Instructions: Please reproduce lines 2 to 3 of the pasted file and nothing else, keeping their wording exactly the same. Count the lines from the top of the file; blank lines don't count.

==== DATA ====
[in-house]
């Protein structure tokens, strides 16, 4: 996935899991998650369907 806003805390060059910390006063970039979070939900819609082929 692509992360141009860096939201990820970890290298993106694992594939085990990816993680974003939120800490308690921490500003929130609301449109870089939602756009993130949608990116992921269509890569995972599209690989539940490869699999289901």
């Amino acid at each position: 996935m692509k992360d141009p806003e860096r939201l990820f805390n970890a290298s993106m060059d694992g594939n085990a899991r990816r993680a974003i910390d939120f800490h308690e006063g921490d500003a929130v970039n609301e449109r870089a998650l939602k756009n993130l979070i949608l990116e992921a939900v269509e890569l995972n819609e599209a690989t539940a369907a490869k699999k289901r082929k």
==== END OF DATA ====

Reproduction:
């Protein structure tokens, strides 16, 4: 996935899991998650369907 806003805390060059910390006063970039979070939900819609082929 692509992360141009860096939201990820970890290298993106694992594939085990990816993680974003939120800490308690921490500003929130609301449109870089939602756009993130949608990116992921269509890569995972599209690989539940490869699999289901």
């Amino acid at each position: 996935m692509k992360d141009p806003e860096r939201l990820f805390n970890a290298s993106m060059d694992g594939n085990a899991r990816r993680a974003i910390d939120f800490h308690e006063g921490d500003a929130v970039n609301e449109r870089a998650l939602k756009n993130l979070i949608l990116e992921a939900v269509e890569l995972n819609e599209a690989t539940a369907a490869k699999k289901r082929k």